I’m 23 and live in Newtownabbey, I had my transfusion in the summer of 2015 as I had just finished my second year of university in Liverpool. I was constantly tired, had nose bleeds, lost a lot of weight, turned almost translucent in skin colour and always ate ice (I now know that was my body’s way of shocking me to keep me awake). I went to my GP one day to talk about something completely unrelated to my blood, during this they had taken a sample. I got a phone call that afternoon telling me to go straight to A&E as my blood levels were very low. It hit me as to how serious it was when I was taken from A&E in a wheelchair and whisked off to the cardiology ward. I had six pints of blood during my transfusion as my blood levels were 3.2, which I am led to believe is very dangerous! The doctors were not able to understand how this had happened and said that I was very lucky to have not had a heart attack, as my heart was having to work three times as hard to pump the little amount of blood around my body.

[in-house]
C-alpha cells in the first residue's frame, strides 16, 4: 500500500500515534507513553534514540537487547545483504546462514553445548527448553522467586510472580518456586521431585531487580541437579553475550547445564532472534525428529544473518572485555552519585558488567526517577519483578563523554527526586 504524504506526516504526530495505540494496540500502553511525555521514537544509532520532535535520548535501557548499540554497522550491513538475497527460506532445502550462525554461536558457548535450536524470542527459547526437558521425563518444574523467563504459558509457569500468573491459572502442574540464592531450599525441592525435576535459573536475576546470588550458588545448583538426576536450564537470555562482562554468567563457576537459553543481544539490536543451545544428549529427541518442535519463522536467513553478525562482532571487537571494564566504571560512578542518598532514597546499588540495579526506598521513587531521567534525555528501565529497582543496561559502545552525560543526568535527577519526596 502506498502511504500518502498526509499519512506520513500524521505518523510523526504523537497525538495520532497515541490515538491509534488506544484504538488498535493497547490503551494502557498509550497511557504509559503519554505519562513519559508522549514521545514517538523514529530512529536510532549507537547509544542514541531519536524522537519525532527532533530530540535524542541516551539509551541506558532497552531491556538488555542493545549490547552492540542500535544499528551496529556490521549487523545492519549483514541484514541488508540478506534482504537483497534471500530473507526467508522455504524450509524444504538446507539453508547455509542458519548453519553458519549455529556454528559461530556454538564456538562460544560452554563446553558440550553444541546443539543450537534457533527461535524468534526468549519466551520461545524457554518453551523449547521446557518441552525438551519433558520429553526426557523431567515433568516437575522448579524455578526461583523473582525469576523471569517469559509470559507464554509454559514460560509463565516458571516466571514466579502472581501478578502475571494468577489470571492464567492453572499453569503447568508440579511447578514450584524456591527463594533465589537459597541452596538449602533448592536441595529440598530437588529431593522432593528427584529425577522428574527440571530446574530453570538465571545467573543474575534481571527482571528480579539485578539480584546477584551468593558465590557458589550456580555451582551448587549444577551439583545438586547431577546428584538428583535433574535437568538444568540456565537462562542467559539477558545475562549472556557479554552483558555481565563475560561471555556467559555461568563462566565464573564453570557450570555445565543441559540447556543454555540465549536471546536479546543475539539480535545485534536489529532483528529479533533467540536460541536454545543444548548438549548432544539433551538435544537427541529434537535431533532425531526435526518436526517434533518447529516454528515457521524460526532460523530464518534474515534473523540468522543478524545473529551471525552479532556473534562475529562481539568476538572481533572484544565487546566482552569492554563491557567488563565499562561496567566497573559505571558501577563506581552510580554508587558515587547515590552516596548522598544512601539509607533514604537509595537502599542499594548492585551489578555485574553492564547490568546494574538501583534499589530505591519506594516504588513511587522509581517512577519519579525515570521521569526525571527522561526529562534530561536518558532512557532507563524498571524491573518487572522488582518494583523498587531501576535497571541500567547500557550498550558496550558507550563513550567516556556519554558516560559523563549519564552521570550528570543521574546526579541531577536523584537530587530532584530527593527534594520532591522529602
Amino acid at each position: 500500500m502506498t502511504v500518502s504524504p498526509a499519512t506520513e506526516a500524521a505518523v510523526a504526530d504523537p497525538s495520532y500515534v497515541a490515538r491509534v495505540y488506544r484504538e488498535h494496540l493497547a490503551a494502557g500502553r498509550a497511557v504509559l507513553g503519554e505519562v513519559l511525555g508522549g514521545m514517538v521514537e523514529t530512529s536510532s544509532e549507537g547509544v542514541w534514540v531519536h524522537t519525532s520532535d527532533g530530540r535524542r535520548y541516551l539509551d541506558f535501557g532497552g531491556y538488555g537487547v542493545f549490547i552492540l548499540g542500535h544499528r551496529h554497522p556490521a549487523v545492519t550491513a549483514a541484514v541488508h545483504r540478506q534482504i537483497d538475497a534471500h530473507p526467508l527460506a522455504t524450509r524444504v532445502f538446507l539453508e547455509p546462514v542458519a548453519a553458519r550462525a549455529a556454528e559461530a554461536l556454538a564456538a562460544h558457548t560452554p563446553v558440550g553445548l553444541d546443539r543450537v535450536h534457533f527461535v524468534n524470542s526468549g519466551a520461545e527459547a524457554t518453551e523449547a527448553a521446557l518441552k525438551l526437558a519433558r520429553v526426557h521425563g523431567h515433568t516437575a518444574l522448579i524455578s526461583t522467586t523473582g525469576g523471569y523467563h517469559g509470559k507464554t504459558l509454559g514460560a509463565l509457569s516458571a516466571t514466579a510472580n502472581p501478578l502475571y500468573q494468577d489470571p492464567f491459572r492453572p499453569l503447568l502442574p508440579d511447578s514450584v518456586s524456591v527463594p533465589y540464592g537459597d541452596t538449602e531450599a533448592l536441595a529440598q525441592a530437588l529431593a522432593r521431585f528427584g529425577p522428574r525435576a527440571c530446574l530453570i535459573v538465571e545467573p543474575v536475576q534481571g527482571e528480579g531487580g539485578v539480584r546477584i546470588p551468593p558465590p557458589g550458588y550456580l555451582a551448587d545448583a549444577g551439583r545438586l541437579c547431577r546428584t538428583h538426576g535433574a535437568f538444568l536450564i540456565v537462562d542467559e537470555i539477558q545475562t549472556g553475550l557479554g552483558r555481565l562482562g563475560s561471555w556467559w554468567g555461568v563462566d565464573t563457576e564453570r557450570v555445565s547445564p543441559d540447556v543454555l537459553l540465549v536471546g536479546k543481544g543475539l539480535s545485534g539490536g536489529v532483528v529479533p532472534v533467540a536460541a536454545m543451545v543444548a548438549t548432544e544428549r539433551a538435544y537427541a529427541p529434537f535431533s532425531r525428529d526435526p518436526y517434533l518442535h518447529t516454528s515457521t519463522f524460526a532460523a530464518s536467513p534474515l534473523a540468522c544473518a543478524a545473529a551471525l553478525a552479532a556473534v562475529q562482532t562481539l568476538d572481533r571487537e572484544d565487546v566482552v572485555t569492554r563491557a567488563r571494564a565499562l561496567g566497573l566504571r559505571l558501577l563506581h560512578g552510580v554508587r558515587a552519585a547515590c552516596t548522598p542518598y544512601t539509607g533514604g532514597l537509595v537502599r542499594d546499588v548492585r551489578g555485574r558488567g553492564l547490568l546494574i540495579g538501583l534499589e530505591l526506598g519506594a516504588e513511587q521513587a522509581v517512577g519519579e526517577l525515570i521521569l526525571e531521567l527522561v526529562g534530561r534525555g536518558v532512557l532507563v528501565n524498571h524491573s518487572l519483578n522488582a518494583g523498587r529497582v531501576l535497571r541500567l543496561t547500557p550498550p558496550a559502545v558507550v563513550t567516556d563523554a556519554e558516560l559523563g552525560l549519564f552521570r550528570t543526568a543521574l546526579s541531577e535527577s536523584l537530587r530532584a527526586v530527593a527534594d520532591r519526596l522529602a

The doctors, nurses and every other staff member were amazing during this. I had been admitted during the afternoon and before midnight I had my first three pints of blood ready to be transfused.
Almost three years on and I have thankfully not needed to have another transfusion, I am on iron tablets for the foreseeable future. I moved back home to Northern Ireland and I am now a teacher while studying for a Masters in Queen’s. Without my transfusion, I wouldn’t be here today.